“But then the band’s management suggested that we put everything out and make it a double album. It had been eight years since the previous album! While the songs were mixed we all were into this idea, but ‘Lords Of Summer’ remained a head-scratcher, so it was eventually decided to make that a bonus track. This meant that we could fit everything on one CD, but we were by now married to the idea of making it a double CD. A third bonus CD was also added, on which they collected some of the covers, which had never been available on a Metallica album, and included a number of live recordings, which I also mixed.”
Moving To The Mix
Fidelman says that although rough mixes of all the material had been done when the songs were assembled, there was a distinct final mix stage. “Each song took about three days to mix. It’d start from my rough mix: I laid that out over the SSL, and I’d then spend a day creating a final mix. At the end of the day I’d send that out to the band, and the next day I’d get their comments. I’d make the changes they asked for and finalise the mix, and I’d send the new version to them, and the third day there’d be one more round of comments, which I enacted. In between waiting for comments I was printing options and stems and so on. Most of the time I was one my own. James likes to listen in his car, and Lars feels he loses perspective in the studio, so he also prefers to listen in his own environment.
“The way I laid out the Pro Tools sessions over the SSL board was similar for all songs, and most songs had similar treatments. We were into giving the album as a whole a consistent sound. My mixes were hybrids, with me doing some EQ and other things in the box, but not too much. I try to record things the way I want them to sound, so once it gets to mixing there’s no need for major surgery any more. It’s more about balances and some EQ here and there, and perhaps I’ll be adding some subsonic energy somewhere. I’ll also be fine-tuning the room sounds and adding some extra reverb, plus I do a lot of parallel compression to beef up certain sounds.
“I mixed this album mainly old-school on the console, because it was a continuation of the way we had been doing the album up until that point. I do mix in the box sometimes, but I still have a love affair with mixing on a large-format console. There is something about you being able to instantly adjust something on the board while you are listening, and about having all that visual feedback from the buttons and faders in front of you. The physicality of mixing on a desk is very different from mixing in the box. Making small tweaks is much faster for me on a desk. When I’m in the box I tend to stop listening to make adjustments. Obviously, it’s what you grew up with, and for me mixing on a desk is very natural, while mixing in the box is like speaking a second language.”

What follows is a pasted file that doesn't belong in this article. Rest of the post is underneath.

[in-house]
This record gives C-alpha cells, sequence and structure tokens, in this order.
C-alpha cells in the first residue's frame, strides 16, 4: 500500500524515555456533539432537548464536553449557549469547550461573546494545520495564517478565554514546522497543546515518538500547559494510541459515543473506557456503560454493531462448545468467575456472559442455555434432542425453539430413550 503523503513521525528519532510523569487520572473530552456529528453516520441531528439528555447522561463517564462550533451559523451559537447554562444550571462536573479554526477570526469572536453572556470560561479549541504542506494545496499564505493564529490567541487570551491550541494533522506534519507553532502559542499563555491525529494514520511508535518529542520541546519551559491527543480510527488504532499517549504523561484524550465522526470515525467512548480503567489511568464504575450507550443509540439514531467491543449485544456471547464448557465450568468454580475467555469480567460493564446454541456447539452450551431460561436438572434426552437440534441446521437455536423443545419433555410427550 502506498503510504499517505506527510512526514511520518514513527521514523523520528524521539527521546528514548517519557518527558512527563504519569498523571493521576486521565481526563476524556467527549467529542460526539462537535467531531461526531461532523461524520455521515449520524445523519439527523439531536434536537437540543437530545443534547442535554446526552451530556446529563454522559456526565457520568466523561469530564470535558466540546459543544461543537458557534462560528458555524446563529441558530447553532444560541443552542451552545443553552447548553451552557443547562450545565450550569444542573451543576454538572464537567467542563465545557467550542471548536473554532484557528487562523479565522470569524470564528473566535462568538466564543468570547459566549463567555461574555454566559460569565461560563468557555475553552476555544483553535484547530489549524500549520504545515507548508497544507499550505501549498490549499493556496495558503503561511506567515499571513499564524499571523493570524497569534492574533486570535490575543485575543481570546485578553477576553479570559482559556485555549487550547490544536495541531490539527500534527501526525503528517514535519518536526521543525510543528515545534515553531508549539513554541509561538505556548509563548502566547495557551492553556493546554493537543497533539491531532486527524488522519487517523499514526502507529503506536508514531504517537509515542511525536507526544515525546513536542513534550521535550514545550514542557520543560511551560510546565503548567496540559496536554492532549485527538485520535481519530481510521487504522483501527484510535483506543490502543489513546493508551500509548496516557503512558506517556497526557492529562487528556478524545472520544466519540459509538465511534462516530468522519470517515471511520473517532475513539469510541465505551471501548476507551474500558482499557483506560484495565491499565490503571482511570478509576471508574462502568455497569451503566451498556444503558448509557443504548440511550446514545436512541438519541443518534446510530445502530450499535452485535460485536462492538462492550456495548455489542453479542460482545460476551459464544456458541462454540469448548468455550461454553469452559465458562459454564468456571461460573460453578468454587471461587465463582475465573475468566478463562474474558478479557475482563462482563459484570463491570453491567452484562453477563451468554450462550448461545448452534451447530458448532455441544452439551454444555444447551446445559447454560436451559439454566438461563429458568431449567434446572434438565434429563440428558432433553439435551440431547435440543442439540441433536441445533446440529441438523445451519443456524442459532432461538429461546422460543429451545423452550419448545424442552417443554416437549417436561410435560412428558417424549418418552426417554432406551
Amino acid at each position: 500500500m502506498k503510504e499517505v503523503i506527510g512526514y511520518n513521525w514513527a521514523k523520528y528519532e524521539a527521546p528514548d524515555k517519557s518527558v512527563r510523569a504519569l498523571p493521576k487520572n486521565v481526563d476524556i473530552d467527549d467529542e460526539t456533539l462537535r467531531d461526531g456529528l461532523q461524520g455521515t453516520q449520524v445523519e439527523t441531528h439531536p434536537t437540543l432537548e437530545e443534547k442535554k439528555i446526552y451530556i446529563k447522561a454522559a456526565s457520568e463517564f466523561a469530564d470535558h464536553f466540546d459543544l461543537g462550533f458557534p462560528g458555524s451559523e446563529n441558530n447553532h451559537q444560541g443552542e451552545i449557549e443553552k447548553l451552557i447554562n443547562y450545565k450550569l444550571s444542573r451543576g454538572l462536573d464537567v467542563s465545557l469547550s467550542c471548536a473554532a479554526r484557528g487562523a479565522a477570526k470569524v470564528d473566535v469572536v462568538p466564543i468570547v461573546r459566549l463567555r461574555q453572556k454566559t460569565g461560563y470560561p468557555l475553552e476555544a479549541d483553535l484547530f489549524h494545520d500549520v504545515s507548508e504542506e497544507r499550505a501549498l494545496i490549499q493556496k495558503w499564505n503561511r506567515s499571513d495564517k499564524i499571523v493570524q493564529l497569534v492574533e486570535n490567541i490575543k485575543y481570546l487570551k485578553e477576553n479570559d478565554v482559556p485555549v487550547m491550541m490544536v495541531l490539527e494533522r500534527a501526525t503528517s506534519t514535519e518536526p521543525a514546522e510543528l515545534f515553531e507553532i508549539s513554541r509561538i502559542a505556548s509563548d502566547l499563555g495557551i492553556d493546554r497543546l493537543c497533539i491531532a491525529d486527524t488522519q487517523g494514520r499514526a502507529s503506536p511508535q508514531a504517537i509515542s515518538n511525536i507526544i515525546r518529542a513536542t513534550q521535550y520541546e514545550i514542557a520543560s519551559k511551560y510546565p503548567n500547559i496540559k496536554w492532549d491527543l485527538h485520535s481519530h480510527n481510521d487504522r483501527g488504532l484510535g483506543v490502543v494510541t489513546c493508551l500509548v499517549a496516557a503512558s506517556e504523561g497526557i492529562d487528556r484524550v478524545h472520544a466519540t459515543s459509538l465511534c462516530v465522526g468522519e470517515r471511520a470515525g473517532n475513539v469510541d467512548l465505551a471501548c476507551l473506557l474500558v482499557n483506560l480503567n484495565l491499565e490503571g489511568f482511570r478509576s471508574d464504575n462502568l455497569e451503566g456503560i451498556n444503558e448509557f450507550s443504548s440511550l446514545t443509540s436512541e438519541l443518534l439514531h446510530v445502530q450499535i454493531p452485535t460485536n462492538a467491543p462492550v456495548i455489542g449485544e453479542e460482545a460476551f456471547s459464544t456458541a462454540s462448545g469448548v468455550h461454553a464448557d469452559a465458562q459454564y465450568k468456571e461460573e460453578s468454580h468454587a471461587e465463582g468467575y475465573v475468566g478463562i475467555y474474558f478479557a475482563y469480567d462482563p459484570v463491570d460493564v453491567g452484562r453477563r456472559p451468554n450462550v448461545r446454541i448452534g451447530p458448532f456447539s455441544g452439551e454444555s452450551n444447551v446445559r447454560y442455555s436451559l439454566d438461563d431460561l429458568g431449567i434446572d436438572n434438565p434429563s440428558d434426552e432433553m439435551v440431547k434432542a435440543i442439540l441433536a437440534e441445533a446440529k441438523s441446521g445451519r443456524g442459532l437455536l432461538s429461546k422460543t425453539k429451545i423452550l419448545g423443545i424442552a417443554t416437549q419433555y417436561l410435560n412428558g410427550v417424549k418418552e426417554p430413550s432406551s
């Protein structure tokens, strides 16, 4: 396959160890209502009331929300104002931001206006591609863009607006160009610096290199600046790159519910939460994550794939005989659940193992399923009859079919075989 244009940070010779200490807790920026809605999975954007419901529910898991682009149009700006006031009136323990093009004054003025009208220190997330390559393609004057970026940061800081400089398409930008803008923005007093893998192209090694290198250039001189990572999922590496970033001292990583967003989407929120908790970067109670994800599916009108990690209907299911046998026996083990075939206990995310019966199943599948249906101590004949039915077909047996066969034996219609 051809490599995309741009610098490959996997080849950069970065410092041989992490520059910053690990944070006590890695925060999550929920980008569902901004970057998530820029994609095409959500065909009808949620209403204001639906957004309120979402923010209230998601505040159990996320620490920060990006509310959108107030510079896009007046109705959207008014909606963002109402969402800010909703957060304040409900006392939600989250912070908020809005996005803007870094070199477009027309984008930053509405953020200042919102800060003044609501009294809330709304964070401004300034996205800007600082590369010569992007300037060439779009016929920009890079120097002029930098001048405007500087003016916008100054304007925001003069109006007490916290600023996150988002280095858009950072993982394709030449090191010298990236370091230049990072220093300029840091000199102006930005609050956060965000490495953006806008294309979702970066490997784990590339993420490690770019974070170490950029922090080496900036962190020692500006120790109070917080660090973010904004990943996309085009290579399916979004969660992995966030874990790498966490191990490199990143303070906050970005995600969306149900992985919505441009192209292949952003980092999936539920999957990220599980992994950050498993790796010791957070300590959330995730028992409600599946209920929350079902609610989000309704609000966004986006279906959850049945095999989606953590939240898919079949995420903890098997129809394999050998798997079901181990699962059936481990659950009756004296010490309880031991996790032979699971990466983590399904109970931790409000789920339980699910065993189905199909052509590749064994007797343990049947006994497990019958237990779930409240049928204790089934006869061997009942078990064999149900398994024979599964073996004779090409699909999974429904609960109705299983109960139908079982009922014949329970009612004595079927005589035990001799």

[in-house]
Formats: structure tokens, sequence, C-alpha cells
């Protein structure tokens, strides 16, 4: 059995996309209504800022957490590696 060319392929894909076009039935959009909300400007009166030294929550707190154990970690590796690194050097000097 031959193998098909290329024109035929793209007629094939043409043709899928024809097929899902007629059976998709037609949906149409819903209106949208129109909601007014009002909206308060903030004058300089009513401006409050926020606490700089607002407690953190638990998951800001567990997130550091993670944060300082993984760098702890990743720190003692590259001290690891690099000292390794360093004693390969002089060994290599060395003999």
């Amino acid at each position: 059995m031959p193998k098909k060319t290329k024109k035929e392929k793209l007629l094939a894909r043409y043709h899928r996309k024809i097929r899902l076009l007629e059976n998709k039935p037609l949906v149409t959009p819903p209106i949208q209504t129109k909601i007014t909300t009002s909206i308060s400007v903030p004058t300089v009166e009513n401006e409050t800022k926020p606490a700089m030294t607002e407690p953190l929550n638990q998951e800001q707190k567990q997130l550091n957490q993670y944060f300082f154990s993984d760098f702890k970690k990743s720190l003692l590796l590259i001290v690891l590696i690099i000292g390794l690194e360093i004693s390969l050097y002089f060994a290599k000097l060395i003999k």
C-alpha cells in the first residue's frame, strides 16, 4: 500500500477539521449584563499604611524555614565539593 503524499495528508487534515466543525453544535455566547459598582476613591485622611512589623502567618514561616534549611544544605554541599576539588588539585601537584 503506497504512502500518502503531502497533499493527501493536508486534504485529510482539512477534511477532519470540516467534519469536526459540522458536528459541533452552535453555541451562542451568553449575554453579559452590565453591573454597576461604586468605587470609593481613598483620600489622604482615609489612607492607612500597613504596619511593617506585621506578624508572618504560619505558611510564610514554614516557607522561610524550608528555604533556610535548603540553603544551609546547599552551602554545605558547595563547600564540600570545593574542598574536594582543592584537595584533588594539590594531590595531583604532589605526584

The Pro Tools session for ‘Moth Into Flame’ is by modern standards fairly average in size, containing 109 tracks. This breaks down into three grey mix master tracks at the top, no fewer than 38 drums tracks in purple, five bass tracks in blue, 32 rhythm guitar tracks and 11 solo guitar tracks all in different shades of green, eight vocal tracks in red, one vocal master track, and 11 aux tracks, with reverbs in grey, Eventide H910 Harmonizer tracks in dark purple and ‘AC/DC’ delay tracks in yellow. The session is extremely well organised, with many of the microphones used noted in the Comments box. The session also has relatively few plug-ins.
“I used a fair amount of outboard during these mixes,” explained Fidelman. “Also, there are some cases in this mix session where I printed stuff that had plug-ins on it, especially with background vocals. The SSL console has six effect sends and a couple of buses and they were routed to the Pro Tools session where I had my reverbs and delays. Most of the console channel EQs were probably engaged during mixing, but again, I had recorded everything the way I wanted it to sound, so didn’t need to do tons of stuff.”
- Drums: Avid D3, EQ3 & Time Adjuster; UA Fairchild 660, dbx 160, Lexicon 224, Maag EQ3 & Studer A800; SoundToys Devil-Loc; Waves Renaissance Compressor; SSL desk compression; Lucas Limiting Amplifier.
“There are four kick tracks, with ‘Con’ standing for Condenser, and you can see the FET 47 and 421 tracks for each kick drum. The top two tracks are the right-foot kick — the left-foot kick only shows up in a couple of spots. The most important thing in the plug-ins on the kicks is the gating from the Avid D3 Expander/Gate and the high-pass filter from the Avid EQ3 1-band. The snare plug-ins are the same, and the first ‘Snare Top’ track has a UAD Fairchild adding a little bit of compression, plus there’s a seven-band EQ3 on the ‘Snare Top 86’, which took out a frequency I did not like.
“Below that are a ‘Tom Verb’ and ‘Tom Return’ track. All my toms were sent to the latter, on which I have the UAD dbx 160, and the Lexicon 224 reverb is on the track above that, and that comes back on the desk as a stereo pair. The individual tom tracks also have the D3 and the EQ3 for gating and high-passing. Below the toms are the two Violet Design overhead tracks, which have the Maag EQ3 to bring out some more top end, adding air. Then there are the two high overhead C12 tracks, which have a SoundToys Devil-Loc for a little bit of extra crunch.